Sunday, March 15, 2015
A War Against Rest?
Last Sunday the lectionary, or schedule of scripture readings for worship, included the Exodus passage with the Ten Commandments. It is difficult to do justice to any of the ten in a sermon let alone all of them, but I chose the Sabbath as my topic.
I'm always a little uneasy speaking about Sabbath-keeping because it's unfair to beat up on those whose circumstances make it next to impossible to join with others on the Christian Sabbath, which is Sunday. Medical workers and caregivers and those in the food industry are often scheduled to work Sundays. There are Christians who are sanctimonious about Sabbath-keeping who go out for brunch afterward without a thought to those who are waiting their tables in restaurants.
I was relieved when a fellow in the congregation who works every Sunday morning in a restaurant emailed me to thank me for the message rather than take me to task. He faithfully reads the sermons even though he can't get to church and he stays well informed about what is going on in congregational life. He is hoping that a change in schedule will allow him to come to worship at least once a month. He misses the experience of joining with others on Sundays but he can't afford to miss shifts or to lose his job. He is attempting to be a Sabbath-keeper in other ways.
Then I found an issue of the Christian Century magazine from last November with this cover statement: Keep the Sabbath Holy* *unless you can't afford to. The article inside by Benjamin Dueholm is entitled The war against rest and it explores the impact of the last recession on time away from work for those who are paid poorly and struggle to make ends meet. Some are working at multiple jobs with low wages, and the expectation is that they will work when the employer wants them there -- no questions asked. Recently one of our daughters decided to quit her job because of the long hours, six and seven days a week. She had no time with her partner working every weekend, so they decided to take the risk of her unemployment. Fortunately, when her employer received the letter of notice they offered consecutive days off every week and a significant raise. We don't hear these stories of an accommodating employer very often. And still, her days are Friday and Saturday so the opportunity for worship, even when she comes to visit with us aren't there.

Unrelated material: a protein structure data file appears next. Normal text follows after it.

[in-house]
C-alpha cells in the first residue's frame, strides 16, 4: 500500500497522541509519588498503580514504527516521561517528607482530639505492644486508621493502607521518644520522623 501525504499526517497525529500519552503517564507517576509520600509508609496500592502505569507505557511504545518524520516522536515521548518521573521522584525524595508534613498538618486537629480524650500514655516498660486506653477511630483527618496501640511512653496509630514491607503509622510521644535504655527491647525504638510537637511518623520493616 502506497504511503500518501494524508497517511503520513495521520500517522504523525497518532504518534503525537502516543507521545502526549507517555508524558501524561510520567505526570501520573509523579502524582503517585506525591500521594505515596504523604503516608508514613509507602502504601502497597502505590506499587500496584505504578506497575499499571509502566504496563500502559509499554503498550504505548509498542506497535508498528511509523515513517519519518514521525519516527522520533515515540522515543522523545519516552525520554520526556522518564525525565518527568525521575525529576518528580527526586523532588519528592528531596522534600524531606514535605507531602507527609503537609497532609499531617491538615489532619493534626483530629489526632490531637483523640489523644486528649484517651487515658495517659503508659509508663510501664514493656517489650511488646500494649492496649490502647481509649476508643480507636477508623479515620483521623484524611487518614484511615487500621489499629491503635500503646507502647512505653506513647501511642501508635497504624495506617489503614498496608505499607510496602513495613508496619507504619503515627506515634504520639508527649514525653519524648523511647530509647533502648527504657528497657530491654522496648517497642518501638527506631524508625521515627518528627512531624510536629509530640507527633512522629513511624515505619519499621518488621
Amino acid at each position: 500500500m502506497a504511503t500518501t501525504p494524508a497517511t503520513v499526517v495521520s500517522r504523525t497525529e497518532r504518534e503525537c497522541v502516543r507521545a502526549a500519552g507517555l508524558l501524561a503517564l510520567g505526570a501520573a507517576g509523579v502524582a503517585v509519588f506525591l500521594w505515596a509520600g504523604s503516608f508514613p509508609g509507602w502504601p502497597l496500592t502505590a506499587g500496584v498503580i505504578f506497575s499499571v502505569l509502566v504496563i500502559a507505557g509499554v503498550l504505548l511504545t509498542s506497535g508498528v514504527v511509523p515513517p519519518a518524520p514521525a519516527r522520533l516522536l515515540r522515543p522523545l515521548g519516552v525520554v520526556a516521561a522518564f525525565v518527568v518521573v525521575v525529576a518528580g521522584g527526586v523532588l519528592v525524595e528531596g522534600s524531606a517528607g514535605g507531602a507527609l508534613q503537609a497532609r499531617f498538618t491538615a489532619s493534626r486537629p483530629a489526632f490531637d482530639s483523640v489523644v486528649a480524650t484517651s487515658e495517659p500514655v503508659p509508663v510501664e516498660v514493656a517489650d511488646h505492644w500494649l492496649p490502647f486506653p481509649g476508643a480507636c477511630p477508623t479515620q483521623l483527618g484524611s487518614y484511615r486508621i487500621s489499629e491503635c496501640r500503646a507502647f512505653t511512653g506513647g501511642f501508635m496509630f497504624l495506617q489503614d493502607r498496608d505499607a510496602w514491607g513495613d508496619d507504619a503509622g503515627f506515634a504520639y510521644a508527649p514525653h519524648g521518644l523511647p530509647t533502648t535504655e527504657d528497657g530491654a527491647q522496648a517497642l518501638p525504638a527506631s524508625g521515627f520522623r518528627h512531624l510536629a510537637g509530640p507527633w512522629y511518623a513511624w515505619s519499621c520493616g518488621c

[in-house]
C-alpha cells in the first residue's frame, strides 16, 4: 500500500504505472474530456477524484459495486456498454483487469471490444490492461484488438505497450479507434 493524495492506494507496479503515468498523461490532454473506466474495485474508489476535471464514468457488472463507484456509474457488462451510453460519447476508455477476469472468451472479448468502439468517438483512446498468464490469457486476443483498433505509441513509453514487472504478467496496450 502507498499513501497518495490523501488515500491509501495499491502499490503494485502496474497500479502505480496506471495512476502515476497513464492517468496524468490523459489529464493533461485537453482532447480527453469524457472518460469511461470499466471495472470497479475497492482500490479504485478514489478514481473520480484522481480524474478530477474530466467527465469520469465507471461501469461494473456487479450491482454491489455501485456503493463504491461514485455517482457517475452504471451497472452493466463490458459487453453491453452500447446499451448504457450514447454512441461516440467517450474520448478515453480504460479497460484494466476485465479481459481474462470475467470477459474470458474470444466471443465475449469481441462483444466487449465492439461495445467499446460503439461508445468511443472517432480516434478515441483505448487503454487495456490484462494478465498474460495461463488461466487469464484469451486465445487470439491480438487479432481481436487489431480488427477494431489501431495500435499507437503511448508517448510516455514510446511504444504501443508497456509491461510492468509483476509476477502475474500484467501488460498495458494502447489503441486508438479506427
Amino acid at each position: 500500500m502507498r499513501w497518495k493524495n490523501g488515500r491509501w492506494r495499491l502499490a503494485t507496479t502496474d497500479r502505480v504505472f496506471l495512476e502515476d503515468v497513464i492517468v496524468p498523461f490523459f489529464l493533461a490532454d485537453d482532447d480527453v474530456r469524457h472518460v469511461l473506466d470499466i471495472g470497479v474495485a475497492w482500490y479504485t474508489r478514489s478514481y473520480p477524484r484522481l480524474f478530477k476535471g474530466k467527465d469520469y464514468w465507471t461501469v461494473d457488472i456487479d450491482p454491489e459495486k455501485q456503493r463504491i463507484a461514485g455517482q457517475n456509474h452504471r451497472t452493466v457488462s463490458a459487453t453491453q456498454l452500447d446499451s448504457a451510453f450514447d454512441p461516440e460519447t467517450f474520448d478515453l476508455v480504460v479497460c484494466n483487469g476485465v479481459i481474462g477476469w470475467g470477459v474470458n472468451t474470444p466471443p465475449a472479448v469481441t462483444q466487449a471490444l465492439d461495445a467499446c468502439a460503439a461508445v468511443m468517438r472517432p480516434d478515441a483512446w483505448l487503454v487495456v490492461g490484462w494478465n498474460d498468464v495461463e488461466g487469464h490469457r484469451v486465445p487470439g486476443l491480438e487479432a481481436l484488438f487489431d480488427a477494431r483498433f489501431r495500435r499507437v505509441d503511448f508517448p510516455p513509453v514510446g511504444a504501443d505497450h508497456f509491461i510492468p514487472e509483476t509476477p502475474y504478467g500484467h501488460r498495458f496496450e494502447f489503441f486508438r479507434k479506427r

The article reminds us that the commandment to keep the Sabbath is costly -- 15 percent of life. Yet our Judeo-Christian faith insists that idleness is sacred, literally and figuratively freedom from slavery.
Those of us who have this precious freedom can be mindful of those who don't, and ask how our society can be liberated from the slavery of 24/7.